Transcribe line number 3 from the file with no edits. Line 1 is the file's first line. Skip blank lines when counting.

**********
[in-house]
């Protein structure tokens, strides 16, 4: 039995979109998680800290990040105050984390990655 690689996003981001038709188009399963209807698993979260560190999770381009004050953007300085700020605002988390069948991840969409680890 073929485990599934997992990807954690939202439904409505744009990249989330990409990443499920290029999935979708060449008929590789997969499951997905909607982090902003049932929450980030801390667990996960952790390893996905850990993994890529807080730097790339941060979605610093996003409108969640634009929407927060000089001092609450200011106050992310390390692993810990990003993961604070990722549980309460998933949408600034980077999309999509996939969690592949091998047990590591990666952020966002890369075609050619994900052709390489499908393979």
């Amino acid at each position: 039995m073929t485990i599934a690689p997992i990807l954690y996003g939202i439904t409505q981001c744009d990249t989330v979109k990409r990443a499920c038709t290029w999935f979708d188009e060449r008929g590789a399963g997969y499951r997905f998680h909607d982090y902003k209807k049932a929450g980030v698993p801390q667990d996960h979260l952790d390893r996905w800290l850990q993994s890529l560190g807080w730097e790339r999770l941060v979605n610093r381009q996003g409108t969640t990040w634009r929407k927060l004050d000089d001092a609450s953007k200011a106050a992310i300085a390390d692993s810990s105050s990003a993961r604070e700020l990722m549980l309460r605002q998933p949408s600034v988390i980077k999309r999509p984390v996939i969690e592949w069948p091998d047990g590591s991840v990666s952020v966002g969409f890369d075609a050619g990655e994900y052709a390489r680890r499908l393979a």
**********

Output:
């Amino acid at each position: 039995m073929t485990i599934a690689p997992i990807l954690y996003g939202i439904t409505q981001c744009d990249t989330v979109k990409r990443a499920c038709t290029w999935f979708d188009e060449r008929g590789a399963g997969y499951r997905f998680h909607d982090y902003k209807k049932a929450g980030v698993p801390q667990d996960h979260l952790d390893r996905w800290l850990q993994s890529l560190g807080w730097e790339r999770l941060v979605n610093r381009q996003g409108t969640t990040w634009r929407k927060l004050d000089d001092a609450s953007k200011a106050a992310i300085a390390d692993s810990s105050s990003a993961r604070e700020l990722m549980l309460r605002q998933p949408s600034v988390i980077k999309r999509p984390v996939i969690e592949w069948p091998d047990g590591s991840v990666s952020v966002g969409f890369d075609a050619g990655e994900y052709a390489r680890r499908l393979a």